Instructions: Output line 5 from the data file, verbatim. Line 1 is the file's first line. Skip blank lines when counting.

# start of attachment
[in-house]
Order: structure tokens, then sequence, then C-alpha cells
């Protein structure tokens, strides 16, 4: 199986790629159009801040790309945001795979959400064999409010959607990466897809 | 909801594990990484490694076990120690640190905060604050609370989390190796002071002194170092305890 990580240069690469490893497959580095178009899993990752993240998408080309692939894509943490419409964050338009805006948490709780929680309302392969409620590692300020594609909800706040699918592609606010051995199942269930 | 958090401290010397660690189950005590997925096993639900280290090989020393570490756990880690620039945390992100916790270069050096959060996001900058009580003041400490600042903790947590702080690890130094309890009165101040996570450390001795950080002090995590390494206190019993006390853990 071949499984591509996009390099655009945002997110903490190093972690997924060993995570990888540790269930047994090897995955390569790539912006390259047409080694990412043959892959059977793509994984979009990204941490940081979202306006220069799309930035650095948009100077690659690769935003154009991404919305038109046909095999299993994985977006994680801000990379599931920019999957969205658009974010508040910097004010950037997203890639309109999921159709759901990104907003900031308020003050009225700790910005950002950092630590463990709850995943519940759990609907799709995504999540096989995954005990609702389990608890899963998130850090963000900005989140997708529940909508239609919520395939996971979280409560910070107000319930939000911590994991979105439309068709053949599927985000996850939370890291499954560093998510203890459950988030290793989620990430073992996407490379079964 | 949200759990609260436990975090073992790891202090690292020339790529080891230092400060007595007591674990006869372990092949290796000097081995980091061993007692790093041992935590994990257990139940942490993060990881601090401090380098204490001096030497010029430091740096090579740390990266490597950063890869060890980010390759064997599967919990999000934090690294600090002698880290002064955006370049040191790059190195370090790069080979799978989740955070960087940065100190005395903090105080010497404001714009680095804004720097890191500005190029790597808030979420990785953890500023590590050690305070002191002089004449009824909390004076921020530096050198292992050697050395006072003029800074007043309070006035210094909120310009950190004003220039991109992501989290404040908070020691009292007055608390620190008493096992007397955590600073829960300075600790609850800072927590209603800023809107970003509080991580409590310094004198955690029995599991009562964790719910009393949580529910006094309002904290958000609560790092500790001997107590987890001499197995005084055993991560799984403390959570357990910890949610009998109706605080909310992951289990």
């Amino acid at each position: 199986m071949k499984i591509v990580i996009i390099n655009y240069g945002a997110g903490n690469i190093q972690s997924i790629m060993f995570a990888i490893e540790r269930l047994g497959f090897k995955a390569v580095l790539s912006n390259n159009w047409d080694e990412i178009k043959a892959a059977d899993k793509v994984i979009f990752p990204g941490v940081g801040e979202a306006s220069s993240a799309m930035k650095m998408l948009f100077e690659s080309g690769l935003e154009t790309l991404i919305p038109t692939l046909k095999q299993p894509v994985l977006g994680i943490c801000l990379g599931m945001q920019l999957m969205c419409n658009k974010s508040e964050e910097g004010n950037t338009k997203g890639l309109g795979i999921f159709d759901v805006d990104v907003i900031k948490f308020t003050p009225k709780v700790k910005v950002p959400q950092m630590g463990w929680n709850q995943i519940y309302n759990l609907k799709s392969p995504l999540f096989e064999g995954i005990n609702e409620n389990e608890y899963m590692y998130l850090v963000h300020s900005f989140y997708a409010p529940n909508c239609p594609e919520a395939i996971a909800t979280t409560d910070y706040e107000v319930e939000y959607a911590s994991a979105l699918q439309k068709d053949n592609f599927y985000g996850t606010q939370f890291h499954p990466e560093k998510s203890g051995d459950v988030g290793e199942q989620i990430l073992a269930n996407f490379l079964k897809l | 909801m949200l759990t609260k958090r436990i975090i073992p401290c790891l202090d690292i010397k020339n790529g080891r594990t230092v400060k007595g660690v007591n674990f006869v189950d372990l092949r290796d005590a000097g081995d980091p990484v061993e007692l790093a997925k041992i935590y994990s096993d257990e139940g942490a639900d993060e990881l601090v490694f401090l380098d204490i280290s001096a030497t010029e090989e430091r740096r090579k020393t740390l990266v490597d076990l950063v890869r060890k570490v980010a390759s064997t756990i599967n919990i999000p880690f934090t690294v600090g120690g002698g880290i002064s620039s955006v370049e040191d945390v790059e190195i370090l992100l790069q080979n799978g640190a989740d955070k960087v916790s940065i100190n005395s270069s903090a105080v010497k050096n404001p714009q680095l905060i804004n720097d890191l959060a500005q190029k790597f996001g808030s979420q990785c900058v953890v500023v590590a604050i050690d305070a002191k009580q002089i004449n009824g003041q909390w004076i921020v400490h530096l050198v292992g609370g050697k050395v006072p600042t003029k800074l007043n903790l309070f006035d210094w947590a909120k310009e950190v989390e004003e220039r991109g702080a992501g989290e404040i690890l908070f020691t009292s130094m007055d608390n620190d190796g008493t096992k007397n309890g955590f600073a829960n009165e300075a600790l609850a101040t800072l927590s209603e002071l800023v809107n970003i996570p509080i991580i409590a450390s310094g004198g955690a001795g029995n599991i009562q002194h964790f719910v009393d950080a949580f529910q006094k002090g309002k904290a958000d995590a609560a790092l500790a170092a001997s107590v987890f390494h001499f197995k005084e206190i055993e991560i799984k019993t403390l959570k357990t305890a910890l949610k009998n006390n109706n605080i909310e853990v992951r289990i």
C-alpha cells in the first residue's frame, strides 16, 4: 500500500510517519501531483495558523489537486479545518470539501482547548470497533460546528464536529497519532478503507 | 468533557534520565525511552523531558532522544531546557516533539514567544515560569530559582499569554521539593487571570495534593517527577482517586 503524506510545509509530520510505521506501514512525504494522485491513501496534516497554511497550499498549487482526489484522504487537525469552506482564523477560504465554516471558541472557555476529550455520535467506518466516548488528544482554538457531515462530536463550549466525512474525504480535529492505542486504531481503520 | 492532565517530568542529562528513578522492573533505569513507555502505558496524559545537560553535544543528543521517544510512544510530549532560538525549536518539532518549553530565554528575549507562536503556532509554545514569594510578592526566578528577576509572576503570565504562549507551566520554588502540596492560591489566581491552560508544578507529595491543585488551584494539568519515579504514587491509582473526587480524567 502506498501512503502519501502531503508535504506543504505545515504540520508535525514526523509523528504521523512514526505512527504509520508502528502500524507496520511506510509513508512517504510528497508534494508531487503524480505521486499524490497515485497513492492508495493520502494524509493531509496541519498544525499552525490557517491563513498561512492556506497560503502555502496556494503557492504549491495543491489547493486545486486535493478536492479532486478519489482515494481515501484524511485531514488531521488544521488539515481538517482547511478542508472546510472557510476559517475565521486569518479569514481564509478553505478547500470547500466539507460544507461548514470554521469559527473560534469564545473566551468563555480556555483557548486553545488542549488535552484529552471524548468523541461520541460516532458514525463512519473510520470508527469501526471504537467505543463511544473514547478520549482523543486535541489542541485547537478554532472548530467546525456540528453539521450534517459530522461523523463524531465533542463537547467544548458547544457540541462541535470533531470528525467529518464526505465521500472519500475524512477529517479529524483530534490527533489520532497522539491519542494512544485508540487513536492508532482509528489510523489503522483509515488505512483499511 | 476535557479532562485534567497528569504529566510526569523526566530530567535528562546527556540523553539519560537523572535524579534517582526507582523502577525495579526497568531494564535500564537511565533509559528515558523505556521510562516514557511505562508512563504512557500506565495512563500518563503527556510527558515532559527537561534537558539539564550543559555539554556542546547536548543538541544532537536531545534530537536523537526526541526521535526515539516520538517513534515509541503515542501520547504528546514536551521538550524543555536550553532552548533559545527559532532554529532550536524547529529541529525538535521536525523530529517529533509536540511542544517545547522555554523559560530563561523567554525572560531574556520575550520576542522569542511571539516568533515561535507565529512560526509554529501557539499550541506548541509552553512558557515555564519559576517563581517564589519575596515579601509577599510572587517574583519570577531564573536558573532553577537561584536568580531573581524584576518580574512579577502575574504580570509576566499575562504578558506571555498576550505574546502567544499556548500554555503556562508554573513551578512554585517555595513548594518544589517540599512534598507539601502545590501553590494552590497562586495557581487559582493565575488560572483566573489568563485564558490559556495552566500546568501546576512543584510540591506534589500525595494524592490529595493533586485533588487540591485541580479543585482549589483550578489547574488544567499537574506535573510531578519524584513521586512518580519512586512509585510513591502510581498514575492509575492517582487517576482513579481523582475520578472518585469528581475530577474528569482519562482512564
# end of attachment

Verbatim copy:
C-alpha cells in the first residue's frame, strides 16, 4: 500500500510517519501531483495558523489537486479545518470539501482547548470497533460546528464536529497519532478503507 | 468533557534520565525511552523531558532522544531546557516533539514567544515560569530559582499569554521539593487571570495534593517527577482517586 503524506510545509509530520510505521506501514512525504494522485491513501496534516497554511497550499498549487482526489484522504487537525469552506482564523477560504465554516471558541472557555476529550455520535467506518466516548488528544482554538457531515462530536463550549466525512474525504480535529492505542486504531481503520 | 492532565517530568542529562528513578522492573533505569513507555502505558496524559545537560553535544543528543521517544510512544510530549532560538525549536518539532518549553530565554528575549507562536503556532509554545514569594510578592526566578528577576509572576503570565504562549507551566520554588502540596492560591489566581491552560508544578507529595491543585488551584494539568519515579504514587491509582473526587480524567 502506498501512503502519501502531503508535504506543504505545515504540520508535525514526523509523528504521523512514526505512527504509520508502528502500524507496520511506510509513508512517504510528497508534494508531487503524480505521486499524490497515485497513492492508495493520502494524509493531509496541519498544525499552525490557517491563513498561512492556506497560503502555502496556494503557492504549491495543491489547493486545486486535493478536492479532486478519489482515494481515501484524511485531514488531521488544521488539515481538517482547511478542508472546510472557510476559517475565521486569518479569514481564509478553505478547500470547500466539507460544507461548514470554521469559527473560534469564545473566551468563555480556555483557548486553545488542549488535552484529552471524548468523541461520541460516532458514525463512519473510520470508527469501526471504537467505543463511544473514547478520549482523543486535541489542541485547537478554532472548530467546525456540528453539521450534517459530522461523523463524531465533542463537547467544548458547544457540541462541535470533531470528525467529518464526505465521500472519500475524512477529517479529524483530534490527533489520532497522539491519542494512544485508540487513536492508532482509528489510523489503522483509515488505512483499511 | 476535557479532562485534567497528569504529566510526569523526566530530567535528562546527556540523553539519560537523572535524579534517582526507582523502577525495579526497568531494564535500564537511565533509559528515558523505556521510562516514557511505562508512563504512557500506565495512563500518563503527556510527558515532559527537561534537558539539564550543559555539554556542546547536548543538541544532537536531545534530537536523537526526541526521535526515539516520538517513534515509541503515542501520547504528546514536551521538550524543555536550553532552548533559545527559532532554529532550536524547529529541529525538535521536525523530529517529533509536540511542544517545547522555554523559560530563561523567554525572560531574556520575550520576542522569542511571539516568533515561535507565529512560526509554529501557539499550541506548541509552553512558557515555564519559576517563581517564589519575596515579601509577599510572587517574583519570577531564573536558573532553577537561584536568580531573581524584576518580574512579577502575574504580570509576566499575562504578558506571555498576550505574546502567544499556548500554555503556562508554573513551578512554585517555595513548594518544589517540599512534598507539601502545590501553590494552590497562586495557581487559582493565575488560572483566573489568563485564558490559556495552566500546568501546576512543584510540591506534589500525595494524592490529595493533586485533588487540591485541580479543585482549589483550578489547574488544567499537574506535573510531578519524584513521586512518580519512586512509585510513591502510581498514575492509575492517582487517576482513579481523582475520578472518585469528581475530577474528569482519562482512564